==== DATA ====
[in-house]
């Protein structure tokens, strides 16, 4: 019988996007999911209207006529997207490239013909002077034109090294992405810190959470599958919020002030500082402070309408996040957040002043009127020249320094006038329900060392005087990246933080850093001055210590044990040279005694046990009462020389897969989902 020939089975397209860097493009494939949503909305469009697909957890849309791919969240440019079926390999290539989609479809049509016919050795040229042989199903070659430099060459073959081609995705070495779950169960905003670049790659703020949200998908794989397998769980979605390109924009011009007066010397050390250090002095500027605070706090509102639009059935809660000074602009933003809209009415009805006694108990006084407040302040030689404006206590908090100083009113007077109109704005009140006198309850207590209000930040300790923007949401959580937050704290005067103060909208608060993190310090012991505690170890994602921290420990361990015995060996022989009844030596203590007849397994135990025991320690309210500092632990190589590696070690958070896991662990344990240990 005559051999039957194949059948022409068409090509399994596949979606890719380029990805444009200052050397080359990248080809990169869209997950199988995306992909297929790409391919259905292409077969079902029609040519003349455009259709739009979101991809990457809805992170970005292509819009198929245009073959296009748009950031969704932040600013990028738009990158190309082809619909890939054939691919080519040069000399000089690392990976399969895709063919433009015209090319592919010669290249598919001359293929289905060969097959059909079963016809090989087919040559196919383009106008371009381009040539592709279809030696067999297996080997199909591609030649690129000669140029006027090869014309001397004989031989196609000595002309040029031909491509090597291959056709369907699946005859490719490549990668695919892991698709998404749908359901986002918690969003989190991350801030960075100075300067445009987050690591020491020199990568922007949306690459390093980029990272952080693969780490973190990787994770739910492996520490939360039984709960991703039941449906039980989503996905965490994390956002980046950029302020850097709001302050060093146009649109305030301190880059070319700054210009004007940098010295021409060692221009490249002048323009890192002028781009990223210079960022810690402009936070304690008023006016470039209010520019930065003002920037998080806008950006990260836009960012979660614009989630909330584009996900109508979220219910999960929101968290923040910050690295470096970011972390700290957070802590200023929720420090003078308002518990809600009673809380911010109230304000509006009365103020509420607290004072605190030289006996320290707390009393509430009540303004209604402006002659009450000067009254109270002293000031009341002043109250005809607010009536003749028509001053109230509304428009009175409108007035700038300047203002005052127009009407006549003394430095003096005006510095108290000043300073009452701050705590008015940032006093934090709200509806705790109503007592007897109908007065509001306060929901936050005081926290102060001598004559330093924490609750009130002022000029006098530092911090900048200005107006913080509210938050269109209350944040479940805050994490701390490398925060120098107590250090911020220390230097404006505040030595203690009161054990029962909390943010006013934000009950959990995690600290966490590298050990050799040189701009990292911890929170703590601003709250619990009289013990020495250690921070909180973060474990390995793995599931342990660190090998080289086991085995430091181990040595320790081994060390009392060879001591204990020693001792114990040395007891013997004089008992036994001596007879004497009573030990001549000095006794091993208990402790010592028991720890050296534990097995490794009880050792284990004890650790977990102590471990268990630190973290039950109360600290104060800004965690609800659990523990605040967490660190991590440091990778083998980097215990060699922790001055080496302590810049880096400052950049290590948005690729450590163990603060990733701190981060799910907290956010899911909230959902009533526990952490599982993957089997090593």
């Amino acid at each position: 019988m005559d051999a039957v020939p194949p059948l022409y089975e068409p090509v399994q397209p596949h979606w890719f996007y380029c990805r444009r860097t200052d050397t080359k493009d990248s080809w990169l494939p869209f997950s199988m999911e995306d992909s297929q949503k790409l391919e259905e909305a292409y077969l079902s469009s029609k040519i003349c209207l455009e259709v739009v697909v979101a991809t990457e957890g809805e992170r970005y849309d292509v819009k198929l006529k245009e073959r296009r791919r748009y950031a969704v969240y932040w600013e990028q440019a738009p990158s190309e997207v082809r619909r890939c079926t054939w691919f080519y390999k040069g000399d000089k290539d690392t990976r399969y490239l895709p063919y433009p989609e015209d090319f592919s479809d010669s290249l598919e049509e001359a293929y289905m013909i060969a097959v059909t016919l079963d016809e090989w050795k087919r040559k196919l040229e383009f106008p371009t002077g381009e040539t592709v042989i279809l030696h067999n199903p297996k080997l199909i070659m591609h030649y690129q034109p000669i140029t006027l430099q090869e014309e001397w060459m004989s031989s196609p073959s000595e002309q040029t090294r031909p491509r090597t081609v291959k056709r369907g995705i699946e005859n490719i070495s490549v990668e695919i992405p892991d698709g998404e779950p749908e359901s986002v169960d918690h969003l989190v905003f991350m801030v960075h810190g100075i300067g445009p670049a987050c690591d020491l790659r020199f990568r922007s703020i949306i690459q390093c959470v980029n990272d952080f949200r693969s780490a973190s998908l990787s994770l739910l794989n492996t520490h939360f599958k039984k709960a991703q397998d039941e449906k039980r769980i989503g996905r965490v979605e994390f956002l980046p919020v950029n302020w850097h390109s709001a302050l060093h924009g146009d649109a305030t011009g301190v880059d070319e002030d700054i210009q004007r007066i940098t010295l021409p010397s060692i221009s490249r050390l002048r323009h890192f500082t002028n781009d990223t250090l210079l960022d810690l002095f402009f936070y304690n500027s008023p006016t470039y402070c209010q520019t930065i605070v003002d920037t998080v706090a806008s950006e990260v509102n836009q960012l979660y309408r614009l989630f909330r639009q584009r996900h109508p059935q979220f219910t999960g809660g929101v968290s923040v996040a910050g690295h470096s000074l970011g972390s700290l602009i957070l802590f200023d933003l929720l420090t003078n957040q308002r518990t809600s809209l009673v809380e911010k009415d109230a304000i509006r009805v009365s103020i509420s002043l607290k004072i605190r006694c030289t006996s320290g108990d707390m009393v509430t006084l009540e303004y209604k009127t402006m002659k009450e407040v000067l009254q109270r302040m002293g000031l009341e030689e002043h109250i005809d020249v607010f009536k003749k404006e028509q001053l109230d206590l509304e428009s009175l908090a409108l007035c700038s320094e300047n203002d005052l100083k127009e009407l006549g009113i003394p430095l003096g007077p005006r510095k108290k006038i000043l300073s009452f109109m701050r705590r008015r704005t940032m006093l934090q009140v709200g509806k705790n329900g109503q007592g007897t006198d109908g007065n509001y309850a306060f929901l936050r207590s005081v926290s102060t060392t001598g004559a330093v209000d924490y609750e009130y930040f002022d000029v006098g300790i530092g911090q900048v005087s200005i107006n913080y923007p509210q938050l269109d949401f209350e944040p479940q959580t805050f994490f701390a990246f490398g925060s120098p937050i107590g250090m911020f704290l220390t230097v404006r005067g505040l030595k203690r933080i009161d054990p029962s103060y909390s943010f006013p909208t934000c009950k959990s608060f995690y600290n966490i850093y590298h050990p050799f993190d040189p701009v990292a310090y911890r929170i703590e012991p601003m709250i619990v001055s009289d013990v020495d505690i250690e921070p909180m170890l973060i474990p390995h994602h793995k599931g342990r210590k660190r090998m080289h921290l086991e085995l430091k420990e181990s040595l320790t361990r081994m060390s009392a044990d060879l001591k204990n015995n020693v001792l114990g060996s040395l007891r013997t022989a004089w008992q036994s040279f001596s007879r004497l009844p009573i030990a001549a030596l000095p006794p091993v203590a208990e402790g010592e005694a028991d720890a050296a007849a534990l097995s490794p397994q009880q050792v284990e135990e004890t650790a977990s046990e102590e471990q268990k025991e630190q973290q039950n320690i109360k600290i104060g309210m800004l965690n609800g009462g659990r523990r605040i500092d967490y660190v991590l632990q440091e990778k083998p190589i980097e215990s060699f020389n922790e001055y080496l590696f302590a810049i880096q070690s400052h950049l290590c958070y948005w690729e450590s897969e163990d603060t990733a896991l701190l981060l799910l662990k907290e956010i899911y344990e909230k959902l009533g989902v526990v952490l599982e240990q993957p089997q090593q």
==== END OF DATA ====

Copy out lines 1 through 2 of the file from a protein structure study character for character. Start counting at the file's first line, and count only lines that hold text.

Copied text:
[in-house]
């Protein structure tokens, strides 16, 4: 019988996007999911209207006529997207490239013909002077034109090294992405810190959470599958919020002030500082402070309408996040957040002043009127020249320094006038329900060392005087990246933080850093001055210590044990040279005694046990009462020389897969989902 020939089975397209860097493009494939949503909305469009697909957890849309791919969240440019079926390999290539989609479809049509016919050795040229042989199903070659430099060459073959081609995705070495779950169960905003670049790659703020949200998908794989397998769980979605390109924009011009007066010397050390250090002095500027605070706090509102639009059935809660000074602009933003809209009415009805006694108990006084407040302040030689404006206590908090100083009113007077109109704005009140006198309850207590209000930040300790923007949401959580937050704290005067103060909208608060993190310090012991505690170890994602921290420990361990015995060996022989009844030596203590007849397994135990025991320690309210500092632990190589590696070690958070896991662990344990240990 005559051999039957194949059948022409068409090509399994596949979606890719380029990805444009200052050397080359990248080809990169869209997950199988995306992909297929790409391919259905292409077969079902029609040519003349455009259709739009979101991809990457809805992170970005292509819009198929245009073959296009748009950031969704932040600013990028738009990158190309082809619909890939054939691919080519040069000399000089690392990976399969895709063919433009015209090319592919010669290249598919001359293929289905060969097959059909079963016809090989087919040559196919383009106008371009381009040539592709279809030696067999297996080997199909591609030649690129000669140029006027090869014309001397004989031989196609000595002309040029031909491509090597291959056709369907699946005859490719490549990668695919892991698709998404749908359901986002918690969003989190991350801030960075100075300067445009987050690591020491020199990568922007949306690459390093980029990272952080693969780490973190990787994770739910492996520490939360039984709960991703039941449906039980989503996905965490994390956002980046950029302020850097709001302050060093146009649109305030301190880059070319700054210009004007940098010295021409060692221009490249002048323009890192002028781009990223210079960022810690402009936070304690008023006016470039209010520019930065003002920037998080806008950006990260836009960012979660614009989630909330584009996900109508979220219910999960929101968290923040910050690295470096970011972390700290957070802590200023929720420090003078308002518990809600009673809380911010109230304000509006009365103020509420607290004072605190030289006996320290707390009393509430009540303004209604402006002659009450000067009254109270002293000031009341002043109250005809607010009536003749028509001053109230509304428009009175409108007035700038300047203002005052127009009407006549003394430095003096005006510095108290000043300073009452701050705590008015940032006093934090709200509806705790109503007592007897109908007065509001306060929901936050005081926290102060001598004559330093924490609750009130002022000029006098530092911090900048200005107006913080509210938050269109209350944040479940805050994490701390490398925060120098107590250090911020220390230097404006505040030595203690009161054990029962909390943010006013934000009950959990995690600290966490590298050990050799040189701009990292911890929170703590601003709250619990009289013990020495250690921070909180973060474990390995793995599931342990660190090998080289086991085995430091181990040595320790081994060390009392060879001591204990020693001792114990040395007891013997004089008992036994001596007879004497009573030990001549000095006794091993208990402790010592028991720890050296534990097995490794009880050792284990004890650790977990102590471990268990630190973290039950109360600290104060800004965690609800659990523990605040967490660190991590440091990778083998980097215990060699922790001055080496302590810049880096400052950049290590948005690729450590163990603060990733701190981060799910907290956010899911909230959902009533526990952490599982993957089997090593």